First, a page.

Irma Downgraded, Still A Threat [UPDATED]
As was feared over the last few days, then-Hurricane Irma finally made landfall on the continental U.S. Sunday morning, battering the Florida Keys first and then proceeding north to the southwestern coast of the Sunshine State.
UPDATE: Irma has now been downgraded to a tropical storm, and is expected to further weaken over the next day or do to a tropical depression. Still, the storm is considered dangerous, with surges and flooding threatening the American Southeast [Washington Post].
Early Sunday afternoon (Sept. 10), the immense, 400-mile-wide hurricane was bearing down on the Gulf Coast as it continues on its path north at about 12 mph. According to the National Hurricane Center, "Life-threatening wind and storm surge from Irma will continue in the Florida Keys and southwestern Florida today and spread into central and northwestern Florida tonight and Monday."
The eye of the hurricane hit the city of Naples at around 4 p.m. Storm surge is now the greatest threat, and the N.H.C. has urged everyone to "MOVE AWAY FROM THE WATER." The surge is expected to reach 10 to 15 feet above sea level, more than enough to submerge one-story buildings.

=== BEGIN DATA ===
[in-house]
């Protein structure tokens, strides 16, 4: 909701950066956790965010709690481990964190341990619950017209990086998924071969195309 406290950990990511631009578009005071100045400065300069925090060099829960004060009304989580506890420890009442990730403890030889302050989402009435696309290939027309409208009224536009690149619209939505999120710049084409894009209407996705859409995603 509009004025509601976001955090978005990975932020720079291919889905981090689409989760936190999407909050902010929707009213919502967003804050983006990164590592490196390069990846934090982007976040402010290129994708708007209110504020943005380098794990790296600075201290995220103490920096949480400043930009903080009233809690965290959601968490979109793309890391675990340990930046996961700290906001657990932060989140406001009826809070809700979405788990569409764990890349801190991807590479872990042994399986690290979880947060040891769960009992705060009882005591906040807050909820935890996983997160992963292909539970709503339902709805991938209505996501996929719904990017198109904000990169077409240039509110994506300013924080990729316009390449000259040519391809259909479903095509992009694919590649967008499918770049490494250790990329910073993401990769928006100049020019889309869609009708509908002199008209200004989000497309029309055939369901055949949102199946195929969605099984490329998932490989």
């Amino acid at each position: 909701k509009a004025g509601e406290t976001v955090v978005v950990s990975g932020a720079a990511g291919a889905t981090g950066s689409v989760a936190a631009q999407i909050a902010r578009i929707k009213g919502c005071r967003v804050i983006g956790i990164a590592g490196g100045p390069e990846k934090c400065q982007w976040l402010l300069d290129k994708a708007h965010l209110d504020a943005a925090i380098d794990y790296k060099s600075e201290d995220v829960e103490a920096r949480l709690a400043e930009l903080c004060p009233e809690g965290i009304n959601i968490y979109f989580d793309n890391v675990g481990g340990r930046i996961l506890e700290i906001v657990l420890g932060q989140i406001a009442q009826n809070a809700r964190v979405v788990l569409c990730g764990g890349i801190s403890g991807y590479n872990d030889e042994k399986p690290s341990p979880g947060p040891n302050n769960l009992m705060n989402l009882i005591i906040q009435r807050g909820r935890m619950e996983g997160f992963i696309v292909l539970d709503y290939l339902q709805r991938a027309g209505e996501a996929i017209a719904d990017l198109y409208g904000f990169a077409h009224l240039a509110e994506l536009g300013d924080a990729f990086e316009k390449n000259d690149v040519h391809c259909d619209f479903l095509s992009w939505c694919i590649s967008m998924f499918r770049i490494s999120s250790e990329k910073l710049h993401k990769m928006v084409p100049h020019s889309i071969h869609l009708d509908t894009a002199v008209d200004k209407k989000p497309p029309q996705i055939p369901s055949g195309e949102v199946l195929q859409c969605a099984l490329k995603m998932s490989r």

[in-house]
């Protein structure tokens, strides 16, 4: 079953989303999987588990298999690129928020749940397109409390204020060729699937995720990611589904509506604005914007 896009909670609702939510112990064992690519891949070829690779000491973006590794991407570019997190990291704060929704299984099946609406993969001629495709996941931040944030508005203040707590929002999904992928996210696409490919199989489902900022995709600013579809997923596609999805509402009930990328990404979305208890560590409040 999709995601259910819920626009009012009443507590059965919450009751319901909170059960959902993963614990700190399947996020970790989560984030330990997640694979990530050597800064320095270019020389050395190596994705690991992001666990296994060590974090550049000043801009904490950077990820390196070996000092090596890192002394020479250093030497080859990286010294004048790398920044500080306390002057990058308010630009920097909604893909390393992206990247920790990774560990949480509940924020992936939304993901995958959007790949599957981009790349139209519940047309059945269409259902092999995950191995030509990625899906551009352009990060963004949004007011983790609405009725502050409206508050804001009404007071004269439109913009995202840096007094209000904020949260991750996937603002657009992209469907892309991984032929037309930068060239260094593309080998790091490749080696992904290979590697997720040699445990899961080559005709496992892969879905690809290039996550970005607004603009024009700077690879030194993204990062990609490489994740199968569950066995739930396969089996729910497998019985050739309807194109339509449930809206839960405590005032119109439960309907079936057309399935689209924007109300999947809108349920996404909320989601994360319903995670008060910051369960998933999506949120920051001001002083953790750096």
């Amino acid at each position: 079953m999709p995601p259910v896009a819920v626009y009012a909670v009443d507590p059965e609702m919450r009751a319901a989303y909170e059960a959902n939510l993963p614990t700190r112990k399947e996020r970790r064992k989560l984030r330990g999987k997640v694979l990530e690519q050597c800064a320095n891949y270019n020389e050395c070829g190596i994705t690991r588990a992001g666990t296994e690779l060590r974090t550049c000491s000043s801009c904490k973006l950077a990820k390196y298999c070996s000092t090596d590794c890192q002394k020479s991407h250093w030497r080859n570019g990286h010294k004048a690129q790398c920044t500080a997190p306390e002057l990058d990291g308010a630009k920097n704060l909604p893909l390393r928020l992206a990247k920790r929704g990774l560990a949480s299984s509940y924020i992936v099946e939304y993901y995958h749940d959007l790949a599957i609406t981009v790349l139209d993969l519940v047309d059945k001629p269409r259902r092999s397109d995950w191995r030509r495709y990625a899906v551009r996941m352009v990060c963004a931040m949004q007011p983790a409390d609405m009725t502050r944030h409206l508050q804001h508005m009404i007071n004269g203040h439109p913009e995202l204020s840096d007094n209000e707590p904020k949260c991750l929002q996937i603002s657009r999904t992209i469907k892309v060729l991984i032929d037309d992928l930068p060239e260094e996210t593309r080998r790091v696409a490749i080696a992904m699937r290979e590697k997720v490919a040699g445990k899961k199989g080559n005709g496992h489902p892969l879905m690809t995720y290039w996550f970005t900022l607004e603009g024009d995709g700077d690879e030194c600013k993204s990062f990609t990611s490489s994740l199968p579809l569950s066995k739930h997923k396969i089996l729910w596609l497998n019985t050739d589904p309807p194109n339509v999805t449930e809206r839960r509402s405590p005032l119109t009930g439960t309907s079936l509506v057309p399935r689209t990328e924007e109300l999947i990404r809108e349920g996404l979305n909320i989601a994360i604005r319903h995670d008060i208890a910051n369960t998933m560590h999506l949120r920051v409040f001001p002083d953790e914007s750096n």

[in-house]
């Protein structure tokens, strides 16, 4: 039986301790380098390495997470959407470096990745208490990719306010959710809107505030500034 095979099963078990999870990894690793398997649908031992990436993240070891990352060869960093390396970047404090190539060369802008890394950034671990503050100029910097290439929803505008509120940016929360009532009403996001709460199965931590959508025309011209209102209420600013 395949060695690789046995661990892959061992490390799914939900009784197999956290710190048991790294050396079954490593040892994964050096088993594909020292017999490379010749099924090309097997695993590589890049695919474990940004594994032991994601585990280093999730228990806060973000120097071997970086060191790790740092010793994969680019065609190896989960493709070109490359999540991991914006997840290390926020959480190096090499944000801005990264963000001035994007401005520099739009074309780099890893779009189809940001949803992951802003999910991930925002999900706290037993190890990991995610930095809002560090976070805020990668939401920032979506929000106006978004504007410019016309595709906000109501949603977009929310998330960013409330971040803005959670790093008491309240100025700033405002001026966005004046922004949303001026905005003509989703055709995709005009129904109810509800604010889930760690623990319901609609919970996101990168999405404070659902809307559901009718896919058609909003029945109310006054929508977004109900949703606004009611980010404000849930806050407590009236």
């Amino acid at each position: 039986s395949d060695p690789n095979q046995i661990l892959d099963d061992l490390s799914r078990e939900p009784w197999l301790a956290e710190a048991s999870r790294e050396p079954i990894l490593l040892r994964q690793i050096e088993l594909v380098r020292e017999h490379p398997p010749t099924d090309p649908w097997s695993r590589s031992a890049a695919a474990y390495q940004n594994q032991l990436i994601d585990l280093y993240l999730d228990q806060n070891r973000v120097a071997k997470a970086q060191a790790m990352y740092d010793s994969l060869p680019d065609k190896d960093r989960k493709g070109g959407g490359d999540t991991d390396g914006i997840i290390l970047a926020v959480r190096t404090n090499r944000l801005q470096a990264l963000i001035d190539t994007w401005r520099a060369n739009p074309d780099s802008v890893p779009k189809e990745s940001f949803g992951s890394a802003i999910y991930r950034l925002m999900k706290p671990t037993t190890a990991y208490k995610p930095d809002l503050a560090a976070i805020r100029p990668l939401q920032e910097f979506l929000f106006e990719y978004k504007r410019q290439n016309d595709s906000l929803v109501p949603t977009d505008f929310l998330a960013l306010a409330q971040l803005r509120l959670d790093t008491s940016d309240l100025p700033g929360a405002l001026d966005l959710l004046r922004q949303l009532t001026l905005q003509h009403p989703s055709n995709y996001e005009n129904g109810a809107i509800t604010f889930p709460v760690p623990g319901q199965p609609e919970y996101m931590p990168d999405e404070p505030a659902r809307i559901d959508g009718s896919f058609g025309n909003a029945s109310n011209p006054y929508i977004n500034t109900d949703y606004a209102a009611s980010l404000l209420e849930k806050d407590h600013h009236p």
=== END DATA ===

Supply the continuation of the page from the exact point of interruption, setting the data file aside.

Irma is powerful enough to already be pulling water away from Tampa Bay's shores, even though it is still hours away from landing there. It has led to numerous tornadoes as well. The storm has knocked out power for more than 1.6 million homes and businesses so far, and that number is expected to rise and rise over the next few days.
Reporters and residents who chose to stay have captured chilling images and videos of Irma as it assaulted Florida:
The National Weather Service expects Irma to continue on up the coast, eventually hitting major metropolitan areas like Tampa and St. Petersburg.
“Everybody has a plan until they get punched in the face,” said Tampa's mayor, Bob Buckhorn, Sunday morning. “Well, we’re about to get punched in the face.”